Rates Review - Pre-review focus groups

Thanks to all that registered and were selected to participate. The focus groups were a really constructive feedback forum - Rotorua Lakes Council appreciate the support from our community in this discovery phase!


Prior to the commencement of a rates review a number of focus groups are planned to enable Council to define problems with the current framework. These findings will help in determining potential solutions to improve how Council allocates rates.

The series of focus groups will cover a range of key community sectors and existing rating categories (urban, rural residential, lakes communities, farming, commercial, industrial etc).

Within the focus groups the existing rating framework will be explored and the legislation/rules around rating made clear.

The focus groups will then share feedback and experiences on how Rotorua's rates are allocated across the district.



Thanks to all that registered and were selected to participate. The focus groups were a really constructive feedback forum - Rotorua Lakes Council appreciate the support from our community in this discovery phase!


Prior to the commencement of a rates review a number of focus groups are planned to enable Council to define problems with the current framework. These findings will help in determining potential solutions to improve how Council allocates rates.

The series of focus groups will cover a range of key community sectors and existing rating categories (urban, rural residential, lakes communities, farming, commercial, industrial etc).

Within the focus groups the existing rating framework will be explored and the legislation/rules around rating made clear.

The focus groups will then share feedback and experiences on how Rotorua's rates are allocated across the district.



  • What are these 'Focus Groups'?

    about 1 year ago

    Focus groups are a way to pre-engage with groups within the community. This information from the focus groups will support in gaining the understanding and information needed to define the purpose of a rating review.

    Details: If you register and are selected to be on a focus group:

    • A commitment of attending just one focus group
    • A focus group session is likely to take approx 2 hours
    • You will be given a small koha as a way of reciprocity for you times & input
    • Venue will be a central location for the participants
    • Times and...

    Focus groups are a way to pre-engage with groups within the community. This information from the focus groups will support in gaining the understanding and information needed to define the purpose of a rating review.

    Details: If you register and are selected to be on a focus group:

    • A commitment of attending just one focus group
    • A focus group session is likely to take approx 2 hours
    • You will be given a small koha as a way of reciprocity for you times & input
    • Venue will be a central location for the participants
    • Times and dates to be confirmed


    The focus groups will cover a range of key community sectors and existing rating categories.

    • Urban residential - Wider urban area of Rotorua city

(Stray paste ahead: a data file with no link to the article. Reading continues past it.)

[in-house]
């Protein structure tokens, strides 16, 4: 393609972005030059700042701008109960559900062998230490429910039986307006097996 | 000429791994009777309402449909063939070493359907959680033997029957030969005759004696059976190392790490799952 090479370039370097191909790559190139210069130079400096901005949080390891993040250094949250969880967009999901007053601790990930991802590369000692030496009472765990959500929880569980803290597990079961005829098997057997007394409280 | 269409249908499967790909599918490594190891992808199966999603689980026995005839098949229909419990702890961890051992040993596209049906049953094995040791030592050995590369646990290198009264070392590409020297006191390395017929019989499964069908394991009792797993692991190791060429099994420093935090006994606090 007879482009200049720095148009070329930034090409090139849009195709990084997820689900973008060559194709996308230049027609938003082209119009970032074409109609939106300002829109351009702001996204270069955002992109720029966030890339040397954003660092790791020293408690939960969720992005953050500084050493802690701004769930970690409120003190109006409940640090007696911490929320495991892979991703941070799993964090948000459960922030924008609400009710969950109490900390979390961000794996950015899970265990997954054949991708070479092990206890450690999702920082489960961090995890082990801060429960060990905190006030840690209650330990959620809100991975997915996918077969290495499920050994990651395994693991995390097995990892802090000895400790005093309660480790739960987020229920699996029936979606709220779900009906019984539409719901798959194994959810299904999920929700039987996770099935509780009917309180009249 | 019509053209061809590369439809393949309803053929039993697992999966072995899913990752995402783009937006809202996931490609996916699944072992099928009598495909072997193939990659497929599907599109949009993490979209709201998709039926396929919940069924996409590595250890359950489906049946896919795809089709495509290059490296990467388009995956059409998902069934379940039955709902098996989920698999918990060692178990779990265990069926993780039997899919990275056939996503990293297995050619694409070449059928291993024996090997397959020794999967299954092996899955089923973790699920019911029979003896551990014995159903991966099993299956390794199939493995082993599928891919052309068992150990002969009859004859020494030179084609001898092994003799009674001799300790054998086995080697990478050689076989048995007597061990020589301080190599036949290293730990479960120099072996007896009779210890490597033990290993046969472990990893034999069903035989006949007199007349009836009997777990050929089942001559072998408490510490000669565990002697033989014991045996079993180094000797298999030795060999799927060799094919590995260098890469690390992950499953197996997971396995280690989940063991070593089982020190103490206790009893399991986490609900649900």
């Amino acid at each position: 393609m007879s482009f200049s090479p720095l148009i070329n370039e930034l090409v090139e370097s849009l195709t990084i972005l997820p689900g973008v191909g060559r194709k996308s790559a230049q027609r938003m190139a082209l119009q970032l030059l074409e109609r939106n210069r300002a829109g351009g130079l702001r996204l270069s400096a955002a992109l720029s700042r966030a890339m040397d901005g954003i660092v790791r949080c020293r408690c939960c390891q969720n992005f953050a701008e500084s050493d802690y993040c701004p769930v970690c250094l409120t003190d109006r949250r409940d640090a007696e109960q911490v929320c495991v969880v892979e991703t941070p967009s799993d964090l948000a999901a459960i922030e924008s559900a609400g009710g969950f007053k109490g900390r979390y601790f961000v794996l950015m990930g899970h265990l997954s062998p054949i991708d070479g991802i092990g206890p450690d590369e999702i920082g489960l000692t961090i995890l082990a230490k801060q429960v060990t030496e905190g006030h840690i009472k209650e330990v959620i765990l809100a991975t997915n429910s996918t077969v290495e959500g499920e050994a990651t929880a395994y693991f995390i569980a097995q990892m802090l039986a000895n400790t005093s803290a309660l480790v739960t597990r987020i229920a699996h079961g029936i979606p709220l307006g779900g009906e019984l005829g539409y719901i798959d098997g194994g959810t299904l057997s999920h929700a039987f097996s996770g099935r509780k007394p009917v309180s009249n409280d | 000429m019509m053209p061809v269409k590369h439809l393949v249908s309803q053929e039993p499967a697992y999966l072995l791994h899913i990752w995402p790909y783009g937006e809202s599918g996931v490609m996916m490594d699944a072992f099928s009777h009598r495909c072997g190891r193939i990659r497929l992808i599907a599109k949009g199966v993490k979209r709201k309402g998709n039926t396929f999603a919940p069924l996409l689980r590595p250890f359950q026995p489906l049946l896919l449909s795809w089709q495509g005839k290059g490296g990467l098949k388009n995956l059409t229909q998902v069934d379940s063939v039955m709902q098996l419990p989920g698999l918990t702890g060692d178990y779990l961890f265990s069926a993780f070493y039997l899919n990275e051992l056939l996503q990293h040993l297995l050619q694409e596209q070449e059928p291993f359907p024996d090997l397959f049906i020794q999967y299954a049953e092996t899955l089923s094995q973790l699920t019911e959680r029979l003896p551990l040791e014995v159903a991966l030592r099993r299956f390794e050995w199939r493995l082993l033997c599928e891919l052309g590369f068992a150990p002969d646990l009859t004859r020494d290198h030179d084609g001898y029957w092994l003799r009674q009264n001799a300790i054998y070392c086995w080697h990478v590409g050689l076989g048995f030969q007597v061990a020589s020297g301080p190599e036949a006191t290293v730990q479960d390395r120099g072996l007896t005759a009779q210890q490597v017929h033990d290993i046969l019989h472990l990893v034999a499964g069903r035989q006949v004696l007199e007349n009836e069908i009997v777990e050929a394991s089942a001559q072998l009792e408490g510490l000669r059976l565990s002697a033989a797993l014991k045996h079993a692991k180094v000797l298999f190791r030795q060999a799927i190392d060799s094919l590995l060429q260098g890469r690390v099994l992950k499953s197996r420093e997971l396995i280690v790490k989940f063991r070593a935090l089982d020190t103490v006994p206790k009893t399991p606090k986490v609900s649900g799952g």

• Lakes Communities& Rural Villages - Villages outside of Rotorua City e.g. Okareka, Reporoa, Mamaku, Rotoma
    • Rural Lifestyle Block - Property outside of Rotorua City no larger than 2 hectares
    • Farming - Larger than 2 hectares of rural land often used for farming purposes
    • Industrial - Property that is zoned for industrial use
    • Accommodation (Motel, hotel, B&B etc.) - Commercial property used for accomodation purposes
    • Commercial - Commercial property used for business/commercial purposes
    • Iwi/Hapu/Multiple owned Maori Land

    Within the focus groups the existing rating framework will be explored and the legislation/rules around rating demystified. The focus groups will then share feedback and experiences on how Rotorua's rates are allocated across the district.

    We are currently working on being able to deliver the focus groups online in a webinar environment for out of district ratepayers etc. We will confirm this shortly and offer the option where appropriate.
  • Rates Review – What is it?

    about 1 year ago
    A rating review is a review of the allocation of rates and what share of the rates each ratepayer should pay.
    It is not a review about how much should be collected in rates.

    The amount of the rates income required is the result of the budgeting process, the outcome of which has been the recent adoption of the 2018-2028 Long-term Plan.

    A Rates Review is a review of the way we structure our overall rating system to share the rating burden among all ratepayers.

    A rating review is a review of the allocation of rates and what share of the rates each ratepayer should pay.
    It is not a review about how much should be collected in rates.

    The amount of the rates income required is the result of the budgeting process, the outcome of which has been the recent adoption of the 2018-2028 Long-term Plan.

    A Rates Review is a review of the way we structure our overall rating system to share the rating burden among all ratepayers.
  • Rates 101

    about 1 year ago
    What are rates?
    • Rates are a tax
    • Rates are independent from the levels of benefit received (often an indirect visibility of benefit)
    • The Local Government Rating Act 2002 is NZ’s rating statute or rules on how rates can be set
    • The Rating Valuations Act 1998 underpins property valuations used to set rates
    Factors that are consider in formulating how a council sets a rate policy:
    • Equity
    • Affordability
    • Simplicity
    • Visibility
    • Stability
    • Adequacy
    • Comparability
    • Efficiency

    What are the main types...